1. who is the best running back of the 2017 draft class is one of the greatest debates raging among PFT fans right now. Lots of hot takes out there.

  2. The Vikings should stick to their number. They’ve got an ideal replacement in Mattison with three more years on a rookie deal. One of these guys will end up leaving and I would guess both will be starting on their respective teams within a couple years.

  3. I hope they can work something out that is fair for both sides. Start with what tagging him twice would pay him and then bump it up for good will and because he’s been a good guy and isn’t causing problems.

  4. Hope they get a reasonable deal done. Cook is a great back and even better person and deserves to have financial security. But the days of 8 figure RB salaries for not a workhorse back are over. Hopefully that is a reality both sides understand.

  5. I hope they work out — Mattison is good but lacks both the speed and elusivity of Cook. Don’t know how in heck they fit him in the cap though.

  6. bigtimewhodat says:
    September 11, 2020 at 12:05 pm
    who is the best running back of the 2017 draft class is one of the greatest debates raging among PFT fans right now. Lots of hot takes out there.

    9 1 Rate This
    ________________________________________________________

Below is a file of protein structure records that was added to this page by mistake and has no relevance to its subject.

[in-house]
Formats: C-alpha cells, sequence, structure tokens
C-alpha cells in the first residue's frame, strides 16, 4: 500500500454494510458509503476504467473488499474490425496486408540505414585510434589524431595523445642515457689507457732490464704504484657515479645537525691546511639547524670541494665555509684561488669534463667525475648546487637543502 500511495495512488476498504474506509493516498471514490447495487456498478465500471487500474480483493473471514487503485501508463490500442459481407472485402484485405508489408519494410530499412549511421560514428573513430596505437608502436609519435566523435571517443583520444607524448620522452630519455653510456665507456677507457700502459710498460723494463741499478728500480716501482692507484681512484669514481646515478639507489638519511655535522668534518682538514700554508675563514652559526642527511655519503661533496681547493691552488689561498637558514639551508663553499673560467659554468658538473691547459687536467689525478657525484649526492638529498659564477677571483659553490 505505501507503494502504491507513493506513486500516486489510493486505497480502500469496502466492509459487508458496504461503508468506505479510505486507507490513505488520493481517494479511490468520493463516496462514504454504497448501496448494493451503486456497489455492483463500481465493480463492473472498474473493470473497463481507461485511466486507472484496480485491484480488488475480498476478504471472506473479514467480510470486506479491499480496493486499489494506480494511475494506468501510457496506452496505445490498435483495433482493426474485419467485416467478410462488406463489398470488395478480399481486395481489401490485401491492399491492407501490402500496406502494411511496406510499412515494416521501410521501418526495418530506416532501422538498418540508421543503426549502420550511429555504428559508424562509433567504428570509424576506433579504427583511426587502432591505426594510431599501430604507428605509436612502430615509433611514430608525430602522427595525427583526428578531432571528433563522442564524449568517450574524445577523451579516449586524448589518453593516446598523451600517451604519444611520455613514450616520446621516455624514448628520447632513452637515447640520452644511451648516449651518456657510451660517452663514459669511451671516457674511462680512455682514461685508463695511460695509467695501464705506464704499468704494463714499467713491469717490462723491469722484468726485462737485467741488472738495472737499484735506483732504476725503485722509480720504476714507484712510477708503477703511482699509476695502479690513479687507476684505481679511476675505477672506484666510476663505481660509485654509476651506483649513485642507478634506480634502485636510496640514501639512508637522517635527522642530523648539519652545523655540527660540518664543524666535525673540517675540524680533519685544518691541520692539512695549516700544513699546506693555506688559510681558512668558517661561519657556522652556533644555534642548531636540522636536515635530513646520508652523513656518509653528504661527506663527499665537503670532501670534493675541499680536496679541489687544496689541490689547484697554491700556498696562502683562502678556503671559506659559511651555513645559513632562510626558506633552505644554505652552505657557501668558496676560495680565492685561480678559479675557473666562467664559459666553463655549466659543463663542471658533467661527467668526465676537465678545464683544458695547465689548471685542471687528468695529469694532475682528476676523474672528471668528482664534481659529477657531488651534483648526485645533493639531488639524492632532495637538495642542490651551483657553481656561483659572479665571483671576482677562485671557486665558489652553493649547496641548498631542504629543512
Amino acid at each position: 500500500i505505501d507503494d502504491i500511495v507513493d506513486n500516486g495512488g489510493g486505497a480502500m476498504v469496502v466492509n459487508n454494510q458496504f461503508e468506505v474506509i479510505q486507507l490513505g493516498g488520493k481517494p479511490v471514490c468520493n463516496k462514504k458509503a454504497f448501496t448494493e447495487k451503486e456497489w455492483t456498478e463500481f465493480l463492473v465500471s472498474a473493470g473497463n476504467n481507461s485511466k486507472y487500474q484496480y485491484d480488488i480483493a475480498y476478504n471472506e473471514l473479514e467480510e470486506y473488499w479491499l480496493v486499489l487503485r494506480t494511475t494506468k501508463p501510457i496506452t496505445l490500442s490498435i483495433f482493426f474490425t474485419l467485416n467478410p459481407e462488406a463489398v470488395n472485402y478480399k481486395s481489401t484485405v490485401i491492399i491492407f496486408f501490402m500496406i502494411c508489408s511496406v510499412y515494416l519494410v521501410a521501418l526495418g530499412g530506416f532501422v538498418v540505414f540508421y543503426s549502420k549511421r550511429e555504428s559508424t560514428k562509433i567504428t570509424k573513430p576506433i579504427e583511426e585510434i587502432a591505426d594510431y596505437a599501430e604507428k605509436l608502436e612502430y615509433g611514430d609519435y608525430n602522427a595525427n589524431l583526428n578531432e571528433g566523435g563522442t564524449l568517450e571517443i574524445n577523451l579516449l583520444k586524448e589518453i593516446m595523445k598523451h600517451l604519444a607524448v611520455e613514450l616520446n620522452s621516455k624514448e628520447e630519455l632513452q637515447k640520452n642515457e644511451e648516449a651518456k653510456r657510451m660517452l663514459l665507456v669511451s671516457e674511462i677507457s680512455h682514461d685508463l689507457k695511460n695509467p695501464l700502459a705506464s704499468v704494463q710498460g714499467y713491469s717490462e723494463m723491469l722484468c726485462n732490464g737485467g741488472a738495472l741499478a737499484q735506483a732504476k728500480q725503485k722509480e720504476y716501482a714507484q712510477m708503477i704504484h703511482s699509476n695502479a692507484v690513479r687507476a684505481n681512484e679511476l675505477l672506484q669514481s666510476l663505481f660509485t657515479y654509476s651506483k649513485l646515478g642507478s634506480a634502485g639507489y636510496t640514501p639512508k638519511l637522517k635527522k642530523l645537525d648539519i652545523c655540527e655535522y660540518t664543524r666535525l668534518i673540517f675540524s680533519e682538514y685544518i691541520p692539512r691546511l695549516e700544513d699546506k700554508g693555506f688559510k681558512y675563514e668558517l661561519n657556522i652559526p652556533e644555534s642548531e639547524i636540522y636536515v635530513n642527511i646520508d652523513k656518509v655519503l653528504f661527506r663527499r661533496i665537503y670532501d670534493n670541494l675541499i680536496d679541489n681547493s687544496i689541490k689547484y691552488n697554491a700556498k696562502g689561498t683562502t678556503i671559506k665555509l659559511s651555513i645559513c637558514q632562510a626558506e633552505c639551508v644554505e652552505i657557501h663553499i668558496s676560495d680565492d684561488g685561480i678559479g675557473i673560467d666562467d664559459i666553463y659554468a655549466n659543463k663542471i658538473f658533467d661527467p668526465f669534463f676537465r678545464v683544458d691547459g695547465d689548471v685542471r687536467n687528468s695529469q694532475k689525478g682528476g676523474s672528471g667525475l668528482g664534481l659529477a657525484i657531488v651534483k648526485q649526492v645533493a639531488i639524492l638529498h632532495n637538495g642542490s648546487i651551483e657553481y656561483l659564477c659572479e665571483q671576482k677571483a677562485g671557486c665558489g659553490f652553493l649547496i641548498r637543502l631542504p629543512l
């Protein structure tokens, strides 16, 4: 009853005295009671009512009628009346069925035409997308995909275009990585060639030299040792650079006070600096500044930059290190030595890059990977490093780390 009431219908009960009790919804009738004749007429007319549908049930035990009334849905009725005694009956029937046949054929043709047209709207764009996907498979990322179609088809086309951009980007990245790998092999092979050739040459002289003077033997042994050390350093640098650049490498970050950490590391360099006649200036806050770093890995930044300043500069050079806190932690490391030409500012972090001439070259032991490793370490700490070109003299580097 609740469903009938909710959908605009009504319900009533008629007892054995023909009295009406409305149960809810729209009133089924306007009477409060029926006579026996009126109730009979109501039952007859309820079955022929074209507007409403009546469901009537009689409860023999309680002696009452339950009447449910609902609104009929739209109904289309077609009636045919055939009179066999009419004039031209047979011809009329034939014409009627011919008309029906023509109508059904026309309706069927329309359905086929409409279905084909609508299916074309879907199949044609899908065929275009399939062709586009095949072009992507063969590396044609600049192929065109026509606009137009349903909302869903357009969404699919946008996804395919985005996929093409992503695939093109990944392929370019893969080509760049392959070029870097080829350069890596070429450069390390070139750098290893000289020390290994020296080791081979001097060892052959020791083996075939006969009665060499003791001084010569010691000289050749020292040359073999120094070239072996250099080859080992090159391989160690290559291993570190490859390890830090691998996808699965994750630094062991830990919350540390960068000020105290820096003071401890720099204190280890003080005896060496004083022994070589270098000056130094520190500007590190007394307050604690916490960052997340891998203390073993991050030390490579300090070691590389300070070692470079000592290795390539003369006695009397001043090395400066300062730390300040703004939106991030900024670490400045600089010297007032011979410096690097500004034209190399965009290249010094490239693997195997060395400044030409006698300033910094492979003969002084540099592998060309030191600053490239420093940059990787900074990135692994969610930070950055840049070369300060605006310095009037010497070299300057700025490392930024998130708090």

I had to actually look back at that class before giving a hot take, and wow I can’t even believe how I forgot how many talented RBs of today came from there. Outside of the obvious ones in McCaffrey, Cook, and Fournette you had guys like Mixon, Kamara, Cohen, Aaron Jones, Jamaal Williams, James Conner, Chris Carson, Kareem Hunt, Marlon Mack and then you had guys like Ekeler, Clement, and Brieda who went undrafted.

  7. So, NFL teams are just going to keep dumping money on second contracts for running backs? The most replaceable position in sports. I will never understand this. Did we not see Clyde Edwards-Helaire last night? The kid is making $610k. The smartest model for any team is just to draft well at running back. You will never have to overpay for one. This, coming from a Broncos fan that is baffled at the fact we are paying Melvin Gordon $8mil per.

  8. The Vikes will overpay like they always do, and then Cook will tear a tricep muscle signing his contract and miss the whole year.

  9. Cook is likely going to have to settle for around $8 million per season, or sign a very incentive laden deal with money for games played. It is foolish in today’s NFL to overpay RBs, and particularly foolish to do so for a RB who has missed as many games as Cook. Yes, he is talented. But, that is no reason to overpay.

    To those still whining about Cousins, his deal is not really out of line with other QBs. According to at least one site, he is around 7th in average salary, and not far above the next 5 or 6 guys on the list. At this point, it may be a slight overpay for Cousins, but is not that far out of line for other starting QBs.

  10. No need to rush to pay him. If anything, he should be taking what is offered, in case he gets hurt again.

  11. Of the 10 highest paid running backs last season, only two were in teams that made the playoffs. Takeaway: don’t overpay for a RB

  12. Agreed that he is a great guy and amazing talent, but as they say “the best ability is availability”…..his injury history has to be part of the compensation calculation